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Collaboration Uses Statistical Models to Explore Which Isotopes Can Possibly Exist

witek and leo neufcourt

A year ago, FRIB and the Department of Statistics and Probability (STT) at Michigan State University (MSU) formed a new collaboration between nuclear physics and the statistical sciences.

The team is using data science to help determine the existence of rare isotopes. Rare isotopes are different forms of chemical elements not normally found in nature. Studying them helps researchers understand the Universe. They can also have very real applications in the modern world, such as in precision medicine.

Their work is now explained in a joint paper in Physical Review C. It was highlighted by the journal as an Editors’ Suggestion.

The discipline of statistics is at the core of new data science. It provides critical data analysis services to many areas of inquiry. However, nuclear physics has not traditionally partnered with statistics. The new collaboration is working to fix this problem with the joint hire of statistics researcher Dr. Léo Neufcourt (Ph.D. Columbia University, 2016).

Nuclear physicists study which isotopes can exist for a given element. This fundamental question relates to several factors. One is nucleonic matter stability (how radioactive are some of these isotopes?). A second is the boundaries of nuclear existence (do some of these isotopes even exist?). Another is the chemical elements’ cosmic origin (how did the matter we observe today on Earth and in the universe come to be?).

The joint FRIB/STT team, led by Dr. Neufcourt, built predictive models to address these questions. The models answer questions like, “If we wanted to remove a neutron from this rare isotope (creating a new rare-isotope), how hard would we need to hit it, and how much energy would it take?”

The group used computational Bayesian analysis as the statistical framework of choice. This centuries-old idea was developed by the English vicar Thomas Bayes in the 1700s. It calculates probabilities of unobserved events based on their relations with observations and on one’s beliefs about them. The modern use of this idea took off about 20 years ago when computers became powerful enough to handle the massive computations involved.

Based on what is currently known about existing nuclei, the researchers used nuclear theory models to predict what new ones might be, and with what probability they exist. To calculate these probabilities, they used Bayesian extrapolation methods.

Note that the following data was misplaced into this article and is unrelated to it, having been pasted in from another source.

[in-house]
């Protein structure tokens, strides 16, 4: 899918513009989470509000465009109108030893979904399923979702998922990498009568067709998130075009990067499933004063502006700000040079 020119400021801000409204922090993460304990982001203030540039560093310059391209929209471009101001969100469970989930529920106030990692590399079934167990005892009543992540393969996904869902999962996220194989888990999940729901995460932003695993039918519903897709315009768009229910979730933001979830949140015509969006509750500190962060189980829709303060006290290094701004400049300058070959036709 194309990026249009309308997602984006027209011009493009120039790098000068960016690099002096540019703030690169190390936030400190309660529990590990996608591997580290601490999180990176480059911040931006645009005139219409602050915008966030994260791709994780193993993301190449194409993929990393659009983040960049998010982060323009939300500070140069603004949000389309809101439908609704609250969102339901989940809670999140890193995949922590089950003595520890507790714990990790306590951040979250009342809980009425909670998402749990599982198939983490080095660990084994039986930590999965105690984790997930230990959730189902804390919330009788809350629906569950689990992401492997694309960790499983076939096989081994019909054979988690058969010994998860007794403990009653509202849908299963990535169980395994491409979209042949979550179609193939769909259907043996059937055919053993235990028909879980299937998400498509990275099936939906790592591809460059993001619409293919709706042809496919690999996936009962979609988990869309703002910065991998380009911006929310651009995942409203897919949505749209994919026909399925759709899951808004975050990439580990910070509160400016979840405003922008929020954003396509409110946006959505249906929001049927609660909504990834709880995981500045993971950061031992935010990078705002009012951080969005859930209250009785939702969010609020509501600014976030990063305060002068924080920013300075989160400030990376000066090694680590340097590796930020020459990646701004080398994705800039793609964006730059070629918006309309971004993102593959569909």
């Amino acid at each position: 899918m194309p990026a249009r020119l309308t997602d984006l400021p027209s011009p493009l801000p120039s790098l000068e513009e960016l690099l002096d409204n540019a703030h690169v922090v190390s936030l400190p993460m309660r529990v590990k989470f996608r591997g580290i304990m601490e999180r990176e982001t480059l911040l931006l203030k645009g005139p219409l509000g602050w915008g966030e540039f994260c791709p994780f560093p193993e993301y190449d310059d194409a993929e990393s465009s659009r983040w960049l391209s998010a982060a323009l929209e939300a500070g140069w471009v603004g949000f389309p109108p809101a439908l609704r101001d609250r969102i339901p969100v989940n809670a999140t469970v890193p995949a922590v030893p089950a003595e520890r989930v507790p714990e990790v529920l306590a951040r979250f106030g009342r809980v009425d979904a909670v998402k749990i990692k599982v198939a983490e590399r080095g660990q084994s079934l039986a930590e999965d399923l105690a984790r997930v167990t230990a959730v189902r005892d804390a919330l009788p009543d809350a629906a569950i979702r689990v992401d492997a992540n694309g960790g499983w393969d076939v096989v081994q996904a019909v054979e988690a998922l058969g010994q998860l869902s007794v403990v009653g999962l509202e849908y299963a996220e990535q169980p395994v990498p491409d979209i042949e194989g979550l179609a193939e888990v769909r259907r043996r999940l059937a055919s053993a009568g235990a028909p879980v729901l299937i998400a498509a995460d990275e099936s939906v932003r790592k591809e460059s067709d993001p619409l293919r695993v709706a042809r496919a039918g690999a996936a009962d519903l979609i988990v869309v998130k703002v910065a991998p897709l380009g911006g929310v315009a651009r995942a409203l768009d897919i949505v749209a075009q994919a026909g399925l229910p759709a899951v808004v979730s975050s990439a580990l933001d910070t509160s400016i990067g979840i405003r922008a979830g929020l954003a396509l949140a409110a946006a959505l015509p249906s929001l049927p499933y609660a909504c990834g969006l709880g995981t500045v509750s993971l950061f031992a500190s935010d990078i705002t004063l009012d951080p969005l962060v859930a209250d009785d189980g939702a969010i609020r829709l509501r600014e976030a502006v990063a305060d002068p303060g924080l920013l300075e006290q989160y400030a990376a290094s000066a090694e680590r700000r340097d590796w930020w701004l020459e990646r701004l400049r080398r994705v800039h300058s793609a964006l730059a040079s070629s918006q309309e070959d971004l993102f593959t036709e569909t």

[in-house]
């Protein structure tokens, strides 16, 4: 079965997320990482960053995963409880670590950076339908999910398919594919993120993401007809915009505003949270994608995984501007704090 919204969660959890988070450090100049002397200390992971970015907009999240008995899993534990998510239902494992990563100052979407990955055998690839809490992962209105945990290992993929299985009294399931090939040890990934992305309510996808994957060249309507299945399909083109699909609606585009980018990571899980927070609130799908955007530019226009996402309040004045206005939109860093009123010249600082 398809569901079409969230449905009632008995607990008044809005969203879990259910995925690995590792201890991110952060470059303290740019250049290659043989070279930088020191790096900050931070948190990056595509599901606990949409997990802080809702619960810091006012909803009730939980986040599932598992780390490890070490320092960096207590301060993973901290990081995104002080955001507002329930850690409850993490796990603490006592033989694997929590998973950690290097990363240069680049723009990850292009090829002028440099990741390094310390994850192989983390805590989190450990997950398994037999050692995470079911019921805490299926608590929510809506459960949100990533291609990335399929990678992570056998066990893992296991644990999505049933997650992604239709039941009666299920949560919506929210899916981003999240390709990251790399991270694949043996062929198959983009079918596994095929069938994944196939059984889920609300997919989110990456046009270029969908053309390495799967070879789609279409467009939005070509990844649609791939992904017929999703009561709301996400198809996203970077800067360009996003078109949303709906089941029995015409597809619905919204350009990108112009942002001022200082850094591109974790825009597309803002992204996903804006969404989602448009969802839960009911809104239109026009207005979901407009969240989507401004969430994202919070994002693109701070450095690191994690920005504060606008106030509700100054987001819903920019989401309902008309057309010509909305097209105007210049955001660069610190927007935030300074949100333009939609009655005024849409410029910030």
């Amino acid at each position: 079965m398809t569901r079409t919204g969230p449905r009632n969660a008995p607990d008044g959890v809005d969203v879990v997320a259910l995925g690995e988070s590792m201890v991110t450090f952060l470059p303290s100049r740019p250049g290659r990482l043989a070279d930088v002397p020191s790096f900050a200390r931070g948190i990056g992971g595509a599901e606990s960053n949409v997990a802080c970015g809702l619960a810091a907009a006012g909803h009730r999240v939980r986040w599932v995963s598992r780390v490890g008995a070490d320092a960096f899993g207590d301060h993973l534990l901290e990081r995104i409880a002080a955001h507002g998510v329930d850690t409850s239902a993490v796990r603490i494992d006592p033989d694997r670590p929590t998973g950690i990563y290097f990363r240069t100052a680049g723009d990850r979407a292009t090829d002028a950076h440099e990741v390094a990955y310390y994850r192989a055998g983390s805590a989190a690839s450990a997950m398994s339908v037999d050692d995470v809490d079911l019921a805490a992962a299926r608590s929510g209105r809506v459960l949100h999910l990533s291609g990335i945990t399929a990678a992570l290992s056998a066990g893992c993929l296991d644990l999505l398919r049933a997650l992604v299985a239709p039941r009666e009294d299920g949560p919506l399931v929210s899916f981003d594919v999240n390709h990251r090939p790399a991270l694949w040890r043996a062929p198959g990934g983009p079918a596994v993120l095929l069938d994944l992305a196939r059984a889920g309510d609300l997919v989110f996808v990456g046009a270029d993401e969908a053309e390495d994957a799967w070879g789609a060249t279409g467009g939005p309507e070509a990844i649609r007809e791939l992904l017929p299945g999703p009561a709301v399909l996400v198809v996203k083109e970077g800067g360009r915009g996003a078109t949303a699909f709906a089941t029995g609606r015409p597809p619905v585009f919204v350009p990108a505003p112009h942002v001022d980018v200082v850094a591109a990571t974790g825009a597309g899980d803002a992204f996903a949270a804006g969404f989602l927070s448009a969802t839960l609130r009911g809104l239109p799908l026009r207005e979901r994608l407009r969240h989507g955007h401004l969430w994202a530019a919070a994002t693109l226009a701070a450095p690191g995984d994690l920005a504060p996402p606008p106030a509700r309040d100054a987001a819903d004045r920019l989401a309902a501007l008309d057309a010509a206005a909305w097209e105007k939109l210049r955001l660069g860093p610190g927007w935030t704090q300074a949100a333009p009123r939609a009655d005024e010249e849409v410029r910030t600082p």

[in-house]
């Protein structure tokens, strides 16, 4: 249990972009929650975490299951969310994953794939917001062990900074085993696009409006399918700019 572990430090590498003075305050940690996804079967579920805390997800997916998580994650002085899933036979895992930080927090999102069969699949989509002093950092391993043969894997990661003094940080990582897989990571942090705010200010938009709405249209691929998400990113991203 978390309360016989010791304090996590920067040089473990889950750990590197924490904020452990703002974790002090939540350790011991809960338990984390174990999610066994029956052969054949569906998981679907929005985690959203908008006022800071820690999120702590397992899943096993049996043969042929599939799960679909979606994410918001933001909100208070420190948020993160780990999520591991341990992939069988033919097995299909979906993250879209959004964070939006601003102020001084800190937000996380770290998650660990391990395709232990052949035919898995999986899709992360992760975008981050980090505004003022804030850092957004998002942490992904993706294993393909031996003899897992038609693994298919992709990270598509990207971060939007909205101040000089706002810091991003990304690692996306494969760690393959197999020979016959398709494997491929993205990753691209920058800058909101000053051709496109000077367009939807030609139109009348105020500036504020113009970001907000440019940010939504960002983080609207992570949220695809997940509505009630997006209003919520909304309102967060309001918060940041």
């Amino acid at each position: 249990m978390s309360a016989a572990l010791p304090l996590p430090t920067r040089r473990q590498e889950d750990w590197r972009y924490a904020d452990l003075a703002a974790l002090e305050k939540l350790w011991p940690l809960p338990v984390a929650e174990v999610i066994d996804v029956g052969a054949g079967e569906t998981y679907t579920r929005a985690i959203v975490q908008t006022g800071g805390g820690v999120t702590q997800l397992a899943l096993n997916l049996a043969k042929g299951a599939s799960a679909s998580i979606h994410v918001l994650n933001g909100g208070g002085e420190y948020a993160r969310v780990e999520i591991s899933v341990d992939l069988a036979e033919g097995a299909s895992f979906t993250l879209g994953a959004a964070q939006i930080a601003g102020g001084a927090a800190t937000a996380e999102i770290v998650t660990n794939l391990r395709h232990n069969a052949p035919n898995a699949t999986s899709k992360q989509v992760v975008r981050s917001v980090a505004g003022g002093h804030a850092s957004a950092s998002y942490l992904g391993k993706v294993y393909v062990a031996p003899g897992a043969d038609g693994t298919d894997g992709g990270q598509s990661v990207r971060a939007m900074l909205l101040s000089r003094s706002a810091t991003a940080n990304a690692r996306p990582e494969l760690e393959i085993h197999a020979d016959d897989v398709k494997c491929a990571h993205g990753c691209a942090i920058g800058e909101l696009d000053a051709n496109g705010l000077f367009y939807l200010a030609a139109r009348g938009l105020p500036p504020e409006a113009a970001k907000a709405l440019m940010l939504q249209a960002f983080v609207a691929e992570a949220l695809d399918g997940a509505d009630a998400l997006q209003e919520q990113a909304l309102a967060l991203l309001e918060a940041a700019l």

This statistical approach is close in spirit to the original thought: to relate observed and calculated properties of interest. Employing powerful computational methods to estimate the parameters of statistical models, the team uses the parameters, and how sure they are about their estimates, to make predictions about other quantities which have not yet been observed.

This computer-based analysis is a form of what is sometimes known as supervised machine learning. The computer explores myriads of possibilities and evaluates them according to the underlying probability models (that is the supervision part). It then concentrates around the most relevant ones in view of the observed data. The entire methodology allows researchers to quantify their predictions’ uncertainties very precisely. These tailor-made capabilities in uncertainty quantification (UQ) make the beauty and power of a Bayesian methodology.

By using statistical computer-based analyses, the team can update the UQ when new data become available. This happened recently: a new exotic calcium isotope (60Ca) was discovered. This discovery allowed the FRIB/STT team to increase their confidence that heavier calcium isotopes, up to 70Ca, could exist.

The team is working on several other uses of Bayesian machine learning with applications to nuclear physics, including a project to calibrate the particle beam in the FRIB accelerator.

Members of the collaboration also presented their work in a “Statistics Applications in Nuclear Physics” session at the recent MSU Symposium on Mathematical Statistical and Applications.

  • Karen King via FRIB News

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